And also, a word about labels: where we are in our cultural identity history, right now, in the West in the early 21st century, we reject labels. Pretty much entirely. Constantly, people are saying “don’t box me in,” “don’t restrict me,” “I’m bigger than that box,” “I’m more than a label,” et cetera. We are not addicted and accustomed to labels. I absolutely think it’s true that labels can be restrictive and limiting when applied without any leniency, and I think it’s true that culturally, we used to have more of a sense of defining people by their gender, age, race, economic status, ethnicity, family history, class, social status, religious beliefs, et cetera – by all of the factors of social hierarchy. But this is precisely what the various activist movements of the 20th century have been working to change, and in many ways, it absolutely has changed. Labels are generally now seen as bad and restrictive.
The well-known and common female stereotypes such as femme , butch and dyke are only there so other people and sometimes even ourselves use to categorise all the ‘types’ or ‘breeds’ of lesbians neatly away into a fileable drawer. [Emphasis added.]
Oh, now I’m just sad. The only reason butch exists is so others – or “sometimes even ourselves,” (implying, of course, how sad that is, that our internalized homophobia is so bad that we limit ourselves so awfully) – can categorize us?
Goddammit, this is just so inaccurate. There is a long history of butch, femme, and genderqueer WARRIORS who are changing laws, making strives, marching in protests, fighting for rights, being visible, working hard, raising kids, making families, contributing to thriving communities, loving, living, and being ourselves.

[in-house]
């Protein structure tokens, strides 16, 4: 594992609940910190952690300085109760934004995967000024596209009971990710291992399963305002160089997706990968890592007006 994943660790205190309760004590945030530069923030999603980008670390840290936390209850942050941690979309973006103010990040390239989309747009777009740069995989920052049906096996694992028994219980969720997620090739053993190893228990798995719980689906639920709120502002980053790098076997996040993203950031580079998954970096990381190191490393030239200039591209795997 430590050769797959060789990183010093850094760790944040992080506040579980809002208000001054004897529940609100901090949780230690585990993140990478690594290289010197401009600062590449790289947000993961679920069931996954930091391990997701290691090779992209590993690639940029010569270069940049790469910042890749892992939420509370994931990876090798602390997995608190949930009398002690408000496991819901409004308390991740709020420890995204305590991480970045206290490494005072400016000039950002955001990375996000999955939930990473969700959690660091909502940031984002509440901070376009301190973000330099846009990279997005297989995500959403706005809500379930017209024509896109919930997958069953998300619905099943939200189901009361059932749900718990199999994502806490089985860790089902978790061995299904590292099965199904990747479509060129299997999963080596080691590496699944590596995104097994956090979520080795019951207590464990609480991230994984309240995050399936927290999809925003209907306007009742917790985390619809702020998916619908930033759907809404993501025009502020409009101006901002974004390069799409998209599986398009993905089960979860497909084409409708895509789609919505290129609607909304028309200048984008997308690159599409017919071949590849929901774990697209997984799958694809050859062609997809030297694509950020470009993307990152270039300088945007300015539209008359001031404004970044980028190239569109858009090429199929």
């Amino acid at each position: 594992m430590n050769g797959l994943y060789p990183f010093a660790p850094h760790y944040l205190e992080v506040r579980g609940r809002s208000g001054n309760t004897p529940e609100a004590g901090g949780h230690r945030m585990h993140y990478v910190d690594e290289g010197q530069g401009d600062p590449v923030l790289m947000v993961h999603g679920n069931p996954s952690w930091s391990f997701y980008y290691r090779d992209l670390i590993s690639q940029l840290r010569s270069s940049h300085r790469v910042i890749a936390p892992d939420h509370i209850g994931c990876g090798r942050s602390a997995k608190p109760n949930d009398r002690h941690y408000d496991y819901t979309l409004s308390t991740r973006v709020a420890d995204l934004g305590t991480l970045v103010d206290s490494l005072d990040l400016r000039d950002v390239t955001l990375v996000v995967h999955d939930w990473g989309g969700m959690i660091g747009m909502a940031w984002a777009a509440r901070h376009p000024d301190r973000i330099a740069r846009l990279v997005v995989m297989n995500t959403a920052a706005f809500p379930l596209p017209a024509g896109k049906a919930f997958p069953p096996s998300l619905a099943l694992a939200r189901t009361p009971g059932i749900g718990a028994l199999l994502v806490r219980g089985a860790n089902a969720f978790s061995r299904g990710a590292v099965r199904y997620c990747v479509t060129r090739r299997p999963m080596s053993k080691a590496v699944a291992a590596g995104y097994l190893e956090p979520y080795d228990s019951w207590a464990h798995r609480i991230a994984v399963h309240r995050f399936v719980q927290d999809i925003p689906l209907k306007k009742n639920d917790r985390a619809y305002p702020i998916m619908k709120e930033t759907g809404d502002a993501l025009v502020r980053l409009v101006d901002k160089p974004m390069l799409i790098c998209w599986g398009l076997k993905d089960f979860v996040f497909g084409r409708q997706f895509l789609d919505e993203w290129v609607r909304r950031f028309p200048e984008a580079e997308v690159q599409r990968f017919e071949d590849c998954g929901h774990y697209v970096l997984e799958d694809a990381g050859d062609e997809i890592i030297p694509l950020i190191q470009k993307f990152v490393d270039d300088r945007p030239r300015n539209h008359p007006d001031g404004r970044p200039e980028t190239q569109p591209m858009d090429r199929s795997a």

And now, this perspective of the author of this article becomes even more transparent: the things she is saying here are flat-out gender-phobic. Probably out of ignorance, rather than intentionally malicious, but still. This author clearly cannot imagine that any femme, butch, or dyke would ever be authentically empowered by these labels (as opposed to falsely empowered through internalized homophobia) or claiming them out of some sort of intentional, conscious, educated, contextualized narrative of queer culture, life, identity, and empowerment.
I haven’t even started about the power of reclaiming words, here, which this author completely discounts as even remotely possible. Yes, the word “dyke,” for example, has been used by outsiders to marginalize and oppress people within that group. But part of the process of legitimizing that identity is to take the words that have been used to oppress us and revision them to be valuable, which, by proxy, revisions the identity as valuable as well. This also deflates the potential of the insult: if the word no longer has any negative connotations, and someone shouts “dyke!” from across the street, we can recognize that he’s a) being blatantly and ridiculously homophobic, b) attempting to insult us, and c) stupid and ignorant if he thinks homophobia is acceptable. It’s much easier for this type of encounter not to sting, and not to be taken seriously, when we are used to throwing around the words that are attempted to be used as insults.